See it if you want to know a tiny bit about these historical figures. Great performance by Hodge who is the show and has 85% of all lines.
Don't see it if You want to understand more about the characters. The staging is confusing and the narrative truncated. Read more
See it if You like very wordy plays with minimal sets and few transitions between scenes to help you understand the plot development. Beautiful words.
Don't see it if You don’t want to work very hard to keep up with what’s going on, character motives and reasoning. With the minimal set it’s extra hard.
See it if Listless, dull & chronologically confusing, bio-drama captures nothing of the exciting creative ferment of the time Contived McNally prose
Don't see it if Hodge huffs & puffs as Diaghilev but to no avail; other excellent actors wasted Doyle's minimal staging a huge misfire with little dancing!!
See it if see more
Don't see it if see more Read more
See it if you enjoy “serious theatre,” terrific performances (give Douglas Hodge all the awards now), or stories about dance and passion.
Don't see it if you like lighter fare and more “consumable” narratives. This one can be tough to follow if your attention lapses (which it very well may).
See it if evocative Les Ballets Russes drama with a central destructive relationship in the dance world is of particular interest.
Don't see it if you want to avoid the John Doyle treatment. Or if you want to see the nadir of Nijinsky.
See it if you've already decided you like John Doyle's style.
Don't see it if you don't have to. Douglas Hodge is a fascinating performer but that one positive element isn't enough to justify this whole show.
See it if enjoy a treatise on Diaghalev by a a playwrite that clearly enjoys talking about art and art-marking
Don't see it if want more than a then-this-is-what-happened story
"Hodge blusters, whines, and suffers wonderfully, coloring in the character all the way to the outlines, and a little beyond...But if Diaghilev is dramatic, he doesn’t much lend himself to drama...Starved of dramatic propulsion, the play devolves into a symposium on aesthetics...There may yet be a moving work to be mined from McNally’s research and sympathy for Diaghilev. It would need more characters actually doing things...Aside from a few golden moments, 'Fire and Air' is inert."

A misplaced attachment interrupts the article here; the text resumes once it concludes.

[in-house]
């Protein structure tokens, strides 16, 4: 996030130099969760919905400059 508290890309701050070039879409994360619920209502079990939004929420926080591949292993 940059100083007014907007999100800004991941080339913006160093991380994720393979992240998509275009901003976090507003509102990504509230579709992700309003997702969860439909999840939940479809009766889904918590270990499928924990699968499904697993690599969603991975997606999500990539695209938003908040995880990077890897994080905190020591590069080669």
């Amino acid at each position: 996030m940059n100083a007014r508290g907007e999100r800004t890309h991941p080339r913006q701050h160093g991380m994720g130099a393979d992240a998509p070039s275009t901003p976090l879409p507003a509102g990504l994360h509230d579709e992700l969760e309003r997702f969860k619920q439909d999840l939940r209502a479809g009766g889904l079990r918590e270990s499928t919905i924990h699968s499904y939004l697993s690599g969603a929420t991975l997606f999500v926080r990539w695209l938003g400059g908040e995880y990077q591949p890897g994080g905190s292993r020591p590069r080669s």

"Under normal circumstances, McNally’s boneless assemblage of scenes would be merely dull, but we’ve all spent the last four months thinking about another bullying producer who demanded sexual thralldom from his stars. Harvey Weinstein’s stink makes McNally’s already disappointing drama seem even worse...Miscast and misguided by director Doyle, Hodge spends a lot of time sitting on a chair as the others look on. The play is airless and soporific: 'Afternoon of a Yawn.'"
"Why is McNally’s 'Fire and Air' such leaden drama?...The play almost never achieves the loft and ferocity implied by its titular elements...You can cast a beautiful, talented actor, but after two hours of hearing about his character’s genius without getting to witness a performance of it, that faith is going to wear thin...Not only does Doyle shy away from evoking the marvels inherent in the play’s material, he also fails to add drive and punctuation to McNally’s meandering text."
"You'll want to learn more about the legendary dance company Ballets Russes...Not because 'Fire and Air' is so good, but rather because the play is so lifeless that the real story must certainly be more interesting...There are plenty of problems besides the writing...Doyle's propensity for minimalism for its own sake has long since worn out its welcome...Judging by the lack of heat and airlessness in 'Fire and Air,' it's clear that more rehearsal, and several rewrites, were desperately needed."
"Heartbreaking is an apt word for McNally's obvious love for these complicated characters whose ferocious self-regard is of a piece with their compulsion to produce art. It's what links the artist and the impresario. It's ultimately anti-romantic and perhaps lacking in conventionally dramatic narrative, because so much is hidden in the heart (not to mention the bedroom). Yet in McNally's compassionate vision and Doyle's exquisite evocation, it's terribly human."
"An intense and interesting drama on the subject, albeit underdeveloped and patchy...Doyle provides the kind of minimalist production that he has become his trademark, using an empty space that evokes a ballet studio. This serves the play well by keeping the focus on Hodge’s flamboyant and forceful performance as Diaghilev...Perhaps 'Fire and Air' ought to be further distilled into a two-man drama, just Diaghilev and Nijinsky, telling their stories and squaring off."
"Ambitious if disappointing new play...His free-flowing dramaturgy ignores the physics of time and space to stab at the heart of some hidden universal truth. Unfortunately, he often misses and pokes the gallbladder of reductive cliché...Doyle's unencumbered staging meshes nicely with McNally's style...McNally's propensity to recycle ideas highlights the unifying themes of his universe...It may not be transcendent, but it is unmistakably human."
"McNally is in icon-painting mode, and 'Fire and Air' is a largely static affair...As played by Douglas Hodge, Diaghilev is a tangle of mannerisms, a series of grand gestures without an organizing principle...Doyle's direction gives these often-aimless proceedings the fluidity of a dream, and he has assembled a notably overqualified supporting cast...The playwright's famous wit seems to have gone on holiday, and he seems to be struggling to say something profound about the making of art."